[Bards] Iambic: (WAS Poetic Exercise #4)

Fitzmorgan at aol.com Fitzmorgan at aol.com
Tue Sep 23 21:22:46 PDT 2003

In a message dated 9/23/2003 9:32:37 PM Central Standard Time, 
edreese at m7bedlam.com writes:
Love it!

But, er, this Iambic stuff has me molto confused.... Could you explain it to 
me? Anybody?

    Words have a certain rhythm  A pattern of stressed and unstressed 
syllables.  For example the word "Honor" is a stressed syllable followed by an 
unstressed syllable.  HON or.  or  HAPP y.  In English a line of verse is often 
written so that the stressed and unstressed syllables alternate in a regular 
pattern.  The most common pattern is called Iambic.  An Iamb is an unstressed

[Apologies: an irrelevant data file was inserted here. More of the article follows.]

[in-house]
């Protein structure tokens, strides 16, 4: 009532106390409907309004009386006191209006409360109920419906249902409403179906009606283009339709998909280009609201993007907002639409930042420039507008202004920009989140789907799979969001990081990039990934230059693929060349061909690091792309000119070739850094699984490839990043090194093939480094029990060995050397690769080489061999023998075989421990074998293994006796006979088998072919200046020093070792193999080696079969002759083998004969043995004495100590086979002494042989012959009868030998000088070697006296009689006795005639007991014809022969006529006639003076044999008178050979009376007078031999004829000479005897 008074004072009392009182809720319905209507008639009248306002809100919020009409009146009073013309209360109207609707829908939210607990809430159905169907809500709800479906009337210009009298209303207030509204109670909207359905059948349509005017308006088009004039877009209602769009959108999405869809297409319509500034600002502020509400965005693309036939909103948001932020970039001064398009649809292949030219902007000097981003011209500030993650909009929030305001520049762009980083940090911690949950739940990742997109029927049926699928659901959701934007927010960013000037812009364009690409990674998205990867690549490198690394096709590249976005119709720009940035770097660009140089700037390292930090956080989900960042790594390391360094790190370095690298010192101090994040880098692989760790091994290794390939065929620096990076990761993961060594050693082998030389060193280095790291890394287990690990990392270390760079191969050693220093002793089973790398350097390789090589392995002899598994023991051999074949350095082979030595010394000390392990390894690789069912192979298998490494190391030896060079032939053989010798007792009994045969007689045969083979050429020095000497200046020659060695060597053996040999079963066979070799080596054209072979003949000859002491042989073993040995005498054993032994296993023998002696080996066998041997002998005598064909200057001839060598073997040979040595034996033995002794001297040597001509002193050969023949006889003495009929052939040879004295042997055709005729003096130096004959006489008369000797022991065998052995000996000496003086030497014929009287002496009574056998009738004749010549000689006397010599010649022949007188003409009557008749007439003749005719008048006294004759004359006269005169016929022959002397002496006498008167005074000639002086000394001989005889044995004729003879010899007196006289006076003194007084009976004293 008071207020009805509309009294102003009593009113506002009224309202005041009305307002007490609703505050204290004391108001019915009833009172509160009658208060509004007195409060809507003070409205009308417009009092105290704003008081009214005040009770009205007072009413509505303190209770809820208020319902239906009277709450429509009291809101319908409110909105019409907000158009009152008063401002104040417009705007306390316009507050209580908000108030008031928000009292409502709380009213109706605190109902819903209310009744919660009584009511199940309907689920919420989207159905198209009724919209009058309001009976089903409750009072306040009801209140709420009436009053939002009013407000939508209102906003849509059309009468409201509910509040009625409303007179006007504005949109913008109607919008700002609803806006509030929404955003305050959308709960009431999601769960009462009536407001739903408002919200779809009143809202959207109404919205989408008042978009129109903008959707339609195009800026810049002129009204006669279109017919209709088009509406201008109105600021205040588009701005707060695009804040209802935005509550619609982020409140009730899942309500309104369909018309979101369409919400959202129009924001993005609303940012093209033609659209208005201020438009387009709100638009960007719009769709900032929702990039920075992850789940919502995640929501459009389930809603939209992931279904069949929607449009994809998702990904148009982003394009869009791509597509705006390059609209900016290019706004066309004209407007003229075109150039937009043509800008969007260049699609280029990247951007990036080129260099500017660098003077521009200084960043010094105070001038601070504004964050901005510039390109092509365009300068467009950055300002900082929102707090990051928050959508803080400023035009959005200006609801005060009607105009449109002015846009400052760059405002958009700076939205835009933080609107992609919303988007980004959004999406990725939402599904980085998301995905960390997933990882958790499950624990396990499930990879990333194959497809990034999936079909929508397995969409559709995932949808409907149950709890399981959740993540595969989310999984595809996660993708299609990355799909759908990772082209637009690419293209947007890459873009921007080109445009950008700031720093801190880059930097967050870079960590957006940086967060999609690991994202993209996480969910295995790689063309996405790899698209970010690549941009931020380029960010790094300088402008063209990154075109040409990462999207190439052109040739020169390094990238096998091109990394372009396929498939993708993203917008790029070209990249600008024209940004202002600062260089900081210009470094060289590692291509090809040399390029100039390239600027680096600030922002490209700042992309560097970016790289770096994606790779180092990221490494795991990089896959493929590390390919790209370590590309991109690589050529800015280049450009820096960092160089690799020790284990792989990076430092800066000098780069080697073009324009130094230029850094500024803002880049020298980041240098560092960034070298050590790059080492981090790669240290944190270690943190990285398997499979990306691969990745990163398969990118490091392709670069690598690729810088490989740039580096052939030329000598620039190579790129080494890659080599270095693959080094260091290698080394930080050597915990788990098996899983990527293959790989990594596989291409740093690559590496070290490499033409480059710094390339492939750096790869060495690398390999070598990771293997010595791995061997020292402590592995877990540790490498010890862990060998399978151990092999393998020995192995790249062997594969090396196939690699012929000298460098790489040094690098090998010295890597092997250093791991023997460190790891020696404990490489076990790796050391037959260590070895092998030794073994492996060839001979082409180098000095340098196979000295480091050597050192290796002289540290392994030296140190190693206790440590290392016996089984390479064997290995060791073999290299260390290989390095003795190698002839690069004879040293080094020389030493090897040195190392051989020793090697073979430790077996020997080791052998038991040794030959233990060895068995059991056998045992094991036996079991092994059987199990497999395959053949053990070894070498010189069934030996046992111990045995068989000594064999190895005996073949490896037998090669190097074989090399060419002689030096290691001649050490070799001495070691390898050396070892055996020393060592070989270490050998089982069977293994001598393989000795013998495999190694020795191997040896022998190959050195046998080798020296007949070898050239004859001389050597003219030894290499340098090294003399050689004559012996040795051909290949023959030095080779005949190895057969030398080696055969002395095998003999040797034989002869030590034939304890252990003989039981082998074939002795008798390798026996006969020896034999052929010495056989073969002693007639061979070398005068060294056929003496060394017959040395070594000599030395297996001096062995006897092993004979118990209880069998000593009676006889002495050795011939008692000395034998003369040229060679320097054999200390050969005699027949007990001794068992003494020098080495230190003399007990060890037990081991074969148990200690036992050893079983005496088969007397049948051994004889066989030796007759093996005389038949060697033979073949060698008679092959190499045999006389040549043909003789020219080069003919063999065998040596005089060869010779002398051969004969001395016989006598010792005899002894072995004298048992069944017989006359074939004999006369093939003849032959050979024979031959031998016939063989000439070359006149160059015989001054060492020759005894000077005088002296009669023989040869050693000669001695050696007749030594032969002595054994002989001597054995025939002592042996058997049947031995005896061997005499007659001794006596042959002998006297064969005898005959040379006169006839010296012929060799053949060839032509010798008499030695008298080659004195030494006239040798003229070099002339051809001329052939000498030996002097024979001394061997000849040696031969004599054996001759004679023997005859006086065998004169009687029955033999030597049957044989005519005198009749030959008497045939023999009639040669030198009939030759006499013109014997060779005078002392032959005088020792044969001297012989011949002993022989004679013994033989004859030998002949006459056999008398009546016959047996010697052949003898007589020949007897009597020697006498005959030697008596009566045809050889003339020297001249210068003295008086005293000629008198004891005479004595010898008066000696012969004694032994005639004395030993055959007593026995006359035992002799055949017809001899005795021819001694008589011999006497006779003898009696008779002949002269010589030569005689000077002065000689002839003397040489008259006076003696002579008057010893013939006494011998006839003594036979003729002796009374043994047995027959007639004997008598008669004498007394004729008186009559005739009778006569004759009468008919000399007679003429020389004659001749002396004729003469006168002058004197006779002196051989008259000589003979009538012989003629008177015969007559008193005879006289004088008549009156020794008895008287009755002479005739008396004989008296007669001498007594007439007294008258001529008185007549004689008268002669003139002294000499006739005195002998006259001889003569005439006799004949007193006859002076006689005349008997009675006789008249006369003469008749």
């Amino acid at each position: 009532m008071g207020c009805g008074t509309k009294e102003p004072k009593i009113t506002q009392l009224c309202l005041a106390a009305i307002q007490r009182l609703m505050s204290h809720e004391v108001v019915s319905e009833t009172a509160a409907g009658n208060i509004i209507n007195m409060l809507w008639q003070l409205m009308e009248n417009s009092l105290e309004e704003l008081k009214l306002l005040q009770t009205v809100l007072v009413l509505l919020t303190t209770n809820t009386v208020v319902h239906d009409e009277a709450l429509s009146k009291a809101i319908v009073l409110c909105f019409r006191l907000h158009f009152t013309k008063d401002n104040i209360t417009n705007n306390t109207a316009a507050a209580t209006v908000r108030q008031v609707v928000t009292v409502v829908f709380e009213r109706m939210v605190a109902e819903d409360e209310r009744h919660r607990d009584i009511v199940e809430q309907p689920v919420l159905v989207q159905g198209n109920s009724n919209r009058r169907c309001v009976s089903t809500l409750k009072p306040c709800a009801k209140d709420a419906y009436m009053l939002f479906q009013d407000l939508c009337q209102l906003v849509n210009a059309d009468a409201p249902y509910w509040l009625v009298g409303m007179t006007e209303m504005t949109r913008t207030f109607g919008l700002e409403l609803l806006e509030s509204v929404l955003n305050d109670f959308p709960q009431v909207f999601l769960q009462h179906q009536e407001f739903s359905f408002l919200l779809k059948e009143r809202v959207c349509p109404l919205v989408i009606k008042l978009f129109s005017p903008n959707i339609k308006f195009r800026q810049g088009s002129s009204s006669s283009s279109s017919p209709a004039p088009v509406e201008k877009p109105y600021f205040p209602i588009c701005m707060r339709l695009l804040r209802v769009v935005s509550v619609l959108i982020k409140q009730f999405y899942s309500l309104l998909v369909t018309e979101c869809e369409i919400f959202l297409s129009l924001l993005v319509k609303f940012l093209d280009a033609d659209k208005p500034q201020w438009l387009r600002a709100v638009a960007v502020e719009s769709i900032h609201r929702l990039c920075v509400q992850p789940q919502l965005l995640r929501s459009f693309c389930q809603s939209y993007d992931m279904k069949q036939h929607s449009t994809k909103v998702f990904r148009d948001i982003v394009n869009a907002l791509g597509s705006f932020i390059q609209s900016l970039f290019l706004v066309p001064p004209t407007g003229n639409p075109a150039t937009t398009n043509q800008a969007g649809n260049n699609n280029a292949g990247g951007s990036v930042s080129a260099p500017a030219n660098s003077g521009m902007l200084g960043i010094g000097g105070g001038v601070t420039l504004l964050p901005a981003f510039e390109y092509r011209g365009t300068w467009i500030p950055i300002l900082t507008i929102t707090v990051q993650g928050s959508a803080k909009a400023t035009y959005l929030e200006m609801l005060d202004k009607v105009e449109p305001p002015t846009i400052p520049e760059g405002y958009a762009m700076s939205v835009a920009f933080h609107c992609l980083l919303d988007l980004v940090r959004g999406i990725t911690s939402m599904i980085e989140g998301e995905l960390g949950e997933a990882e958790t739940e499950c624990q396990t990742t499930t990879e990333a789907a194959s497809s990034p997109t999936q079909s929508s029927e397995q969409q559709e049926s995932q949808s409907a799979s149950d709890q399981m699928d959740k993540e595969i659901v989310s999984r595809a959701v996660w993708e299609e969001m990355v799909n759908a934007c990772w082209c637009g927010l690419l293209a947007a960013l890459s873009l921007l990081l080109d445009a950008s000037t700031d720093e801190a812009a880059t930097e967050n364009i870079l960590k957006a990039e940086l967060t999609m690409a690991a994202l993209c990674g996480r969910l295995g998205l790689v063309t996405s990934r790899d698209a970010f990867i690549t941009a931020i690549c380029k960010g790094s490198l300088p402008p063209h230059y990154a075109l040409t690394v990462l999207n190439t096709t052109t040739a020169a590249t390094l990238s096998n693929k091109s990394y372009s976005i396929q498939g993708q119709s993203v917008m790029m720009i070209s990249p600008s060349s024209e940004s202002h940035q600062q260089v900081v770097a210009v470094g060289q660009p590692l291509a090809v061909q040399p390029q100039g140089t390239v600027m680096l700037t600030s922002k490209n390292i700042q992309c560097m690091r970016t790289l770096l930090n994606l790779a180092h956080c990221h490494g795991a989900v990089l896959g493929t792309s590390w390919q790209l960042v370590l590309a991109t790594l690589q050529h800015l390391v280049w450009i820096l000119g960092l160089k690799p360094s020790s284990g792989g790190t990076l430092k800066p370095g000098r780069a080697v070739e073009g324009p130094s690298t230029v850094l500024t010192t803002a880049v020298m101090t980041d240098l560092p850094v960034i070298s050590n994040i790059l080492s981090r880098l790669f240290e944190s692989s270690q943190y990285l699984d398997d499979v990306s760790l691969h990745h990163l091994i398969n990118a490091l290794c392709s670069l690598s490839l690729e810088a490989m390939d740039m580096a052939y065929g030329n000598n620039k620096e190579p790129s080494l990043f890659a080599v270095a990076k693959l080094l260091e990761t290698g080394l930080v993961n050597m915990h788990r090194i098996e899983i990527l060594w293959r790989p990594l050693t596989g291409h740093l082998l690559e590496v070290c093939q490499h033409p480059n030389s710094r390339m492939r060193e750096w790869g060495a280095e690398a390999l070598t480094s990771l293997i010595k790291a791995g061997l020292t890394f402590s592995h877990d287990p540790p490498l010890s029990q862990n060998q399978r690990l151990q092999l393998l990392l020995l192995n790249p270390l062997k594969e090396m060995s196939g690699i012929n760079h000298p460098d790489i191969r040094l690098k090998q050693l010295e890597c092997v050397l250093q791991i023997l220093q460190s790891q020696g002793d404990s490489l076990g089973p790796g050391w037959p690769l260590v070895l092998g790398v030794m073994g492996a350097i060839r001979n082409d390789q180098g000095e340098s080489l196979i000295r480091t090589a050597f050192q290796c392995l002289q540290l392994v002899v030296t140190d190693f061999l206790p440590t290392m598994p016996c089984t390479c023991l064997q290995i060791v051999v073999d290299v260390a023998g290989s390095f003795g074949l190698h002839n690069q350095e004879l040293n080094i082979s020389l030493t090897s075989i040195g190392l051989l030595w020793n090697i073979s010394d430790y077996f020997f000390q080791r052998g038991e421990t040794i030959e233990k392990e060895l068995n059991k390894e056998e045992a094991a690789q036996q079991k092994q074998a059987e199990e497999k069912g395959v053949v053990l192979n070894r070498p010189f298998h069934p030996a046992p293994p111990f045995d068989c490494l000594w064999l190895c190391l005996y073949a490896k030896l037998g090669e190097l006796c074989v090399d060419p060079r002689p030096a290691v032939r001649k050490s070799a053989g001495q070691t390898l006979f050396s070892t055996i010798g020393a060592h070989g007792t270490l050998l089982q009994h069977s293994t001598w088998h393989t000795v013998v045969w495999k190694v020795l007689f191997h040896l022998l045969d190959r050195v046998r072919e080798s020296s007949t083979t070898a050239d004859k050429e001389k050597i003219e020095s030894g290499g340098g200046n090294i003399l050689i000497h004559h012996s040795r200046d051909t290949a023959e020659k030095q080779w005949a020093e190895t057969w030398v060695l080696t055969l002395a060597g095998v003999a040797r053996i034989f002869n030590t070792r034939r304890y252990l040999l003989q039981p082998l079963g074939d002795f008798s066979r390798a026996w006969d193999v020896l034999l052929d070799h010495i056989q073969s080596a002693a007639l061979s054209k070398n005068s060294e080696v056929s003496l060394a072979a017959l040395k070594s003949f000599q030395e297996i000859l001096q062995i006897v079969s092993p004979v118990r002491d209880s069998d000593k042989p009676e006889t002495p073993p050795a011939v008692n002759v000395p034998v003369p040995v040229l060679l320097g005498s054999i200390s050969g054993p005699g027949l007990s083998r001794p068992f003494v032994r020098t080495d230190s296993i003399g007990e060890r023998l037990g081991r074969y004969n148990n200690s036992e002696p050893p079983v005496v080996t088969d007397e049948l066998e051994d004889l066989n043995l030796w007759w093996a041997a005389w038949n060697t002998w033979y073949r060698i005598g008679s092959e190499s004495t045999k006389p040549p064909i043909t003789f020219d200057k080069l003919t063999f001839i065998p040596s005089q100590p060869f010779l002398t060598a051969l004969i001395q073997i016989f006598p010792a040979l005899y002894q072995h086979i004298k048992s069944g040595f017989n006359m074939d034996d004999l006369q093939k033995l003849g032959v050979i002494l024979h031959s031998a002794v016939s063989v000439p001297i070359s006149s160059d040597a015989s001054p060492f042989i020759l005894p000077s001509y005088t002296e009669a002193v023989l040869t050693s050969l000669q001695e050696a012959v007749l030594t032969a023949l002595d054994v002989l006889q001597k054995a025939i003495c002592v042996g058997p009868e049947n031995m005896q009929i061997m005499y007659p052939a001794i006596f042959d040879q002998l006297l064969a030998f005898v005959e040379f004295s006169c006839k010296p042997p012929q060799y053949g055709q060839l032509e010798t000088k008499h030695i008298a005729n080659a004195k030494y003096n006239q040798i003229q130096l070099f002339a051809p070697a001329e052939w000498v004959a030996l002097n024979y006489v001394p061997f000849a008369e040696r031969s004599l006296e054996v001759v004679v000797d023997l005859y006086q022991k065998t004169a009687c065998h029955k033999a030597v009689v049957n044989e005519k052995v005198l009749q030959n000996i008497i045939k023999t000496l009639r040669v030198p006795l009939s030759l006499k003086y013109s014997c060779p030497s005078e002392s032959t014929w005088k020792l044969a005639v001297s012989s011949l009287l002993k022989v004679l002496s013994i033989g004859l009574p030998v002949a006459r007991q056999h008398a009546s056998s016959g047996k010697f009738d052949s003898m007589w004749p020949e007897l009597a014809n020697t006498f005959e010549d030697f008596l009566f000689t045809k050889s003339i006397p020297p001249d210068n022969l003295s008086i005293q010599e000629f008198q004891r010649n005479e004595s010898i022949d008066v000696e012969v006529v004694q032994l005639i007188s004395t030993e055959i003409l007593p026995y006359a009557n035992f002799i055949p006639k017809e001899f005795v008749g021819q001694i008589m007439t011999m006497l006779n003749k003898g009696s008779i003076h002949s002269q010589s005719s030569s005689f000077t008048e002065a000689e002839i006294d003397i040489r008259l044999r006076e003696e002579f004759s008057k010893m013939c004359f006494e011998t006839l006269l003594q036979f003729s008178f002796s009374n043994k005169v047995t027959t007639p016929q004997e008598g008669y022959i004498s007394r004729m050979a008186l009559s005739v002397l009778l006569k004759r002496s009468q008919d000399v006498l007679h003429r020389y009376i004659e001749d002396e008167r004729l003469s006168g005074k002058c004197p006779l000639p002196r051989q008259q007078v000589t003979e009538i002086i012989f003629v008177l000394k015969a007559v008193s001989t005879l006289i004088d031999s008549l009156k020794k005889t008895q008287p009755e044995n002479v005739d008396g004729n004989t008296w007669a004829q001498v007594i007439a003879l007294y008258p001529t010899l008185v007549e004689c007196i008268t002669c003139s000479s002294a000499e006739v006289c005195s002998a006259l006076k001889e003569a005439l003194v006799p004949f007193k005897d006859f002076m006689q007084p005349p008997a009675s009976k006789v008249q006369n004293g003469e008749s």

syllable followed by a stressed syllable.  One set is called an Iambic foot.  A 
line of iambic verse can be made up any number of Iambic feet.  There are 
different names for the number of feet.  
    A line of Iambic Pentameter is a line that consist of Five Iambic feet. 
For Example.

        The DREAMS   that DRIVE   our LIVES   and LIFT  our HEARTS.

    Iambic Pentameter is very common in English poetry.  

Ballad Verse is alternating lines of Iambic Tetrameter and Iambic Trimeter, 
that is alternating lines of Four Iambic Feet and Three Iambic Feet.  Such as 

I wish we'd used a few more nails,
And drank a lot less mead.

    It's late so I don't really have time to go into it in more detail.  

Check out the following site for more information.


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